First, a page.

Efficacy and safety of dexmethylphenidate extended-release capsules in adults with attention-deficit/hyperactivity disorder.
ABSTRACT This multicenter, randomized, fixed-dose, double-blind, placebo-controlled study evaluated efficacy of extended-release dexmethylphenidate (d-MPH-ER) in adults with attention-deficit/hyperactivity disorder (ADHD).
Randomized adults with ADHD (n=221) received once-daily d-MPH-ER 20 mg, 30 mg, or 40 mg or placebo for 5 weeks. The primary efficacy variable was change from baseline to final visit in DSM-IV ADHD Rating Scale (ADHD-RS) total score. Secondary efficacy parameters included the proportion of patients with improvement>or=30% in ADHD-RS total score and final scores on Clinical Global Impressions-Improvement (CGI-I) scale.
Of 218 evaluable patients, 184 completed the study. All d-MPH-ER doses were significantly superior to placebo in improving ADHD-RS total scores. Placebo scores improved by 7.9; d-MPH-ER, 20 mg, improved by 13.7 (p=.006); d-MPH-ER, 30 mg, improved by 13.4 (p=.012); and d-MPH-ER, 40 mg, improved by 16.9 (p<.001). Overall distribution of CGI-I ratings at final visit was significantly better with each d-MPH-ER dosage than with placebo. There were no unexpected safety or tolerability concerns, based on experience with racemic methylphenidate (MPH) in adults and dexmethylphenidate (d-MPH) in children.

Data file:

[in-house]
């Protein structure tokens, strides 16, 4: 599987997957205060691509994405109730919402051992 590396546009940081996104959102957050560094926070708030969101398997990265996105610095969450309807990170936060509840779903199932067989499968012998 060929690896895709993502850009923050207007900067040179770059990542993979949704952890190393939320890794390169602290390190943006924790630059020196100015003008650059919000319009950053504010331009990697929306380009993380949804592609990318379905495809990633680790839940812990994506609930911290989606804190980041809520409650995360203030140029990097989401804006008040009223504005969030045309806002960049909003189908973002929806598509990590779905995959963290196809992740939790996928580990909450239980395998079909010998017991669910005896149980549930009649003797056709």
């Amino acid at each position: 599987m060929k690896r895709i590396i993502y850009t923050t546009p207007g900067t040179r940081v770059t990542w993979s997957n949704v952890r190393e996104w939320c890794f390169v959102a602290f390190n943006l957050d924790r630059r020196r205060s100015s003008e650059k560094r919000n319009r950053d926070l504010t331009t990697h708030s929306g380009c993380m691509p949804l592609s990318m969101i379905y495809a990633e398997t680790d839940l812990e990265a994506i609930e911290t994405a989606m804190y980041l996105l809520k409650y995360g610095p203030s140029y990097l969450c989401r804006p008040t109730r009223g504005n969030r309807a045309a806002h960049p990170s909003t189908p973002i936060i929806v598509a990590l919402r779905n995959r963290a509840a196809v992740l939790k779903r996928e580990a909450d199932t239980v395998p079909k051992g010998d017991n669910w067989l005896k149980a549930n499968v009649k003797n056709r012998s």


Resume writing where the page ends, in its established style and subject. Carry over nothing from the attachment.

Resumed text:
Once-daily d-MPH-ER at 20 mg, 30 mg, or 40 mg is a safe and effective treatment for adults with ADHD.
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ABSTRACT: Objectives: To examine the clinical effects of equivalent doses of single-blind (SB; patient-blind) lisdexamfetamine (LDX) and mixed amphetamine salts-immediate release (MAS-IR) on adult attention-deficit/hyperactivity disorder (ADHD) in a placebo (PBO)-controlled, crossover design. Methods: Twenty-four subjects were treated sequentially in a fixed order with (1) SB PBO (matching LDX) for 1 week, (2) SB LDX (up to 70 mg/day) for 5 weeks, (3) SB PBO washout for 3 weeks, and (4) open-label treatment MAS-IR (tid up to 45 mg/day) for 5 weeks. Clinical effects on ADHD and executive function were assessed weekly throughout the trial with the ADHD Rating Scale with adult prompts, the Clinical Global Impression Severity Scale (CGI-S), and the Behavior Rating Inventory of Executive Function (BRIEF). Results: Lisdexamfetamine and MAS-IR were generally well tolerated. Significant and equal reductions on ADHD clinician ratings were seen. Significantly greater reductions in CGI-S and selected BRIEF subsets were observed in LDX over MAS-IR treatment. However, in general, baseline scores for MAS-IR treatment did not fully return to the LDX baseline. Adherence in this structured and monitored clinical trial was good for once daily LDX and 3 times a day MAS-IR. Conclusions: In this crossover study, both LDX and MAS-IR had significant effects on ADHD clinician ratings and measures of executive function (with response rates of about 80%); patients in this monitored clinical trial were adherent with once daily LDX and 3 times a day MAS-IR, which may not be the case in real-world clinical practice. The findings of some superiority of LDX over MAS-IR on the CGI-S and BRIEF ratings may be influenced by the variability in the baselines used, but nevertheless should be further investigated in larger scale, parallel-design clinical trials.Postgraduate Medicine 09/2014; 126(5):17-24. DOI:10.3810/pgm.2014.09.2796 · 1.54 Impact Factor